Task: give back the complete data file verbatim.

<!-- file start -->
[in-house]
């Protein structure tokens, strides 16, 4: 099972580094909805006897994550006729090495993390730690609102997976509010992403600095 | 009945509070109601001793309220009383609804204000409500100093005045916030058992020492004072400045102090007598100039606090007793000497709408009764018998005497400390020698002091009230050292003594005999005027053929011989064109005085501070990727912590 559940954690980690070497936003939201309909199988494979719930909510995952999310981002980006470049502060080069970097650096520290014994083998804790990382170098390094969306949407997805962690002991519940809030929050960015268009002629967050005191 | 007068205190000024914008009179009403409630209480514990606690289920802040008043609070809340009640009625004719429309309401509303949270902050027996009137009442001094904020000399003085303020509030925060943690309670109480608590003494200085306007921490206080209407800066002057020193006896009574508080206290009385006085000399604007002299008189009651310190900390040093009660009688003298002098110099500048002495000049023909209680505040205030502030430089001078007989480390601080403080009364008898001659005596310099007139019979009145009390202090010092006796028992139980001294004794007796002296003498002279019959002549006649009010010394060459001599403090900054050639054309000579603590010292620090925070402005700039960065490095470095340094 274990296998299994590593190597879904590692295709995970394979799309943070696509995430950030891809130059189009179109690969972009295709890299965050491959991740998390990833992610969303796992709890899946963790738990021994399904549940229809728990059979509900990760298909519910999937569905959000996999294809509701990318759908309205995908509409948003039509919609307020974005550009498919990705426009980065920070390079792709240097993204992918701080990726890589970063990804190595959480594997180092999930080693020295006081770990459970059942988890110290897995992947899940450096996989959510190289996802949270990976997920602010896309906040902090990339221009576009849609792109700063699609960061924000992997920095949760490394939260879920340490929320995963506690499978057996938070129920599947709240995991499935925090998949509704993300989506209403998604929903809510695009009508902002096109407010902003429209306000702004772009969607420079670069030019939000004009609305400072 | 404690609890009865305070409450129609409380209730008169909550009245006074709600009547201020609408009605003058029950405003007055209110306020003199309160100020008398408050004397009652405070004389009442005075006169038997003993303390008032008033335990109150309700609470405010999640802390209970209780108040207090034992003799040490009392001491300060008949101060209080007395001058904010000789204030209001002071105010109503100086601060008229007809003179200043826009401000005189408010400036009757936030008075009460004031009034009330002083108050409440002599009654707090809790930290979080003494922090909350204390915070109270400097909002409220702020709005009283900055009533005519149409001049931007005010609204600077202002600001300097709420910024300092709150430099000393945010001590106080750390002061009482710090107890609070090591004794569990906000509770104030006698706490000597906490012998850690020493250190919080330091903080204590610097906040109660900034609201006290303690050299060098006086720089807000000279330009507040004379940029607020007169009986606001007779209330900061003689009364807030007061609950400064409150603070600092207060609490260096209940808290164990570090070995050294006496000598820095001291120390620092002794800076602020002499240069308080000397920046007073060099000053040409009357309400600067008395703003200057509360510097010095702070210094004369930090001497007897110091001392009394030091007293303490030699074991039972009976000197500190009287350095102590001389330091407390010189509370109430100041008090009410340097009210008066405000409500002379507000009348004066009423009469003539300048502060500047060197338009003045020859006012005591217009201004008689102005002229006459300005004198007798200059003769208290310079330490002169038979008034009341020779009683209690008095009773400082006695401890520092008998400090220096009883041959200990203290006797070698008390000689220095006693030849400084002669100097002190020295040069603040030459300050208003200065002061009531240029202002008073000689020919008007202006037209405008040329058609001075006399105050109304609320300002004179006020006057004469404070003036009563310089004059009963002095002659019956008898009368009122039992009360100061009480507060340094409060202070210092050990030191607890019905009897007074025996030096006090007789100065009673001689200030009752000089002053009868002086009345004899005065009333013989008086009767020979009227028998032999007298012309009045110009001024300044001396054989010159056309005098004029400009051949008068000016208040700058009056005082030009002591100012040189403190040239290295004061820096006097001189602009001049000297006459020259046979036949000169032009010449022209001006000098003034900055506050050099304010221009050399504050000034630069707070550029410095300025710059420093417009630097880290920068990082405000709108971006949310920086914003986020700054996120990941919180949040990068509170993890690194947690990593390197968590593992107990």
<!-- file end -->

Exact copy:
[in-house]
């Protein structure tokens, strides 16, 4: 099972580094909805006897994550006729090495993390730690609102997976509010992403600095 | 009945509070109601001793309220009383609804204000409500100093005045916030058992020492004072400045102090007598100039606090007793000497709408009764018998005497400390020698002091009230050292003594005999005027053929011989064109005085501070990727912590 559940954690980690070497936003939201309909199988494979719930909510995952999310981002980006470049502060080069970097650096520290014994083998804790990382170098390094969306949407997805962690002991519940809030929050960015268009002629967050005191 | 007068205190000024914008009179009403409630209480514990606690289920802040008043609070809340009640009625004719429309309401509303949270902050027996009137009442001094904020000399003085303020509030925060943690309670109480608590003494200085306007921490206080209407800066002057020193006896009574508080206290009385006085000399604007002299008189009651310190900390040093009660009688003298002098110099500048002495000049023909209680505040205030502030430089001078007989480390601080403080009364008898001659005596310099007139019979009145009390202090010092006796028992139980001294004794007796002296003498002279019959002549006649009010010394060459001599403090900054050639054309000579603590010292620090925070402005700039960065490095470095340094 274990296998299994590593190597879904590692295709995970394979799309943070696509995430950030891809130059189009179109690969972009295709890299965050491959991740998390990833992610969303796992709890899946963790738990021994399904549940229809728990059979509900990760298909519910999937569905959000996999294809509701990318759908309205995908509409948003039509919609307020974005550009498919990705426009980065920070390079792709240097993204992918701080990726890589970063990804190595959480594997180092999930080693020295006081770990459970059942988890110290897995992947899940450096996989959510190289996802949270990976997920602010896309906040902090990339221009576009849609792109700063699609960061924000992997920095949760490394939260879920340490929320995963506690499978057996938070129920599947709240995991499935925090998949509704993300989506209403998604929903809510695009009508902002096109407010902003429209306000702004772009969607420079670069030019939000004009609305400072 | 404690609890009865305070409450129609409380209730008169909550009245006074709600009547201020609408009605003058029950405003007055209110306020003199309160100020008398408050004397009652405070004389009442005075006169038997003993303390008032008033335990109150309700609470405010999640802390209970209780108040207090034992003799040490009392001491300060008949101060209080007395001058904010000789204030209001002071105010109503100086601060008229007809003179200043826009401000005189408010400036009757936030008075009460004031009034009330002083108050409440002599009654707090809790930290979080003494922090909350204390915070109270400097909002409220702020709005009283900055009533005519149409001049931007005010609204600077202002600001300097709420910024300092709150430099000393945010001590106080750390002061009482710090107890609070090591004794569990906000509770104030006698706490000597906490012998850690020493250190919080330091903080204590610097906040109660900034609201006290303690050299060098006086720089807000000279330009507040004379940029607020007169009986606001007779209330900061003689009364807030007061609950400064409150603070600092207060609490260096209940808290164990570090070995050294006496000598820095001291120390620092002794800076602020002499240069308080000397920046007073060099000053040409009357309400600067008395703003200057509360510097010095702070210094004369930090001497007897110091001392009394030091007293303490030699074991039972009976000197500190009287350095102590001389330091407390010189509370109430100041008090009410340097009210008066405000409500002379507000009348004066009423009469003539300048502060500047060197338009003045020859006012005591217009201004008689102005002229006459300005004198007798200059003769208290310079330490002169038979008034009341020779009683209690008095009773400082006695401890520092008998400090220096009883041959200990203290006797070698008390000689220095006693030849400084002669100097002190020295040069603040030459300050208003200065002061009531240029202002008073000689020919008007202006037209405008040329058609001075006399105050109304609320300002004179006020006057004469404070003036009563310089004059009963002095002659019956008898009368009122039992009360100061009480507060340094409060202070210092050990030191607890019905009897007074025996030096006090007789100065009673001689200030009752000089002053009868002086009345004899005065009333013989008086009767020979009227028998032999007298012309009045110009001024300044001396054989010159056309005098004029400009051949008068000016208040700058009056005082030009002591100012040189403190040239290295004061820096006097001189602009001049000297006459020259046979036949000169032009010449022209001006000098003034900055506050050099304010221009050399504050000034630069707070550029410095300025710059420093417009630097880290920068990082405000709108971006949310920086914003986020700054996120990941919180949040990068509170993890690194947690990593390197968590593992107990």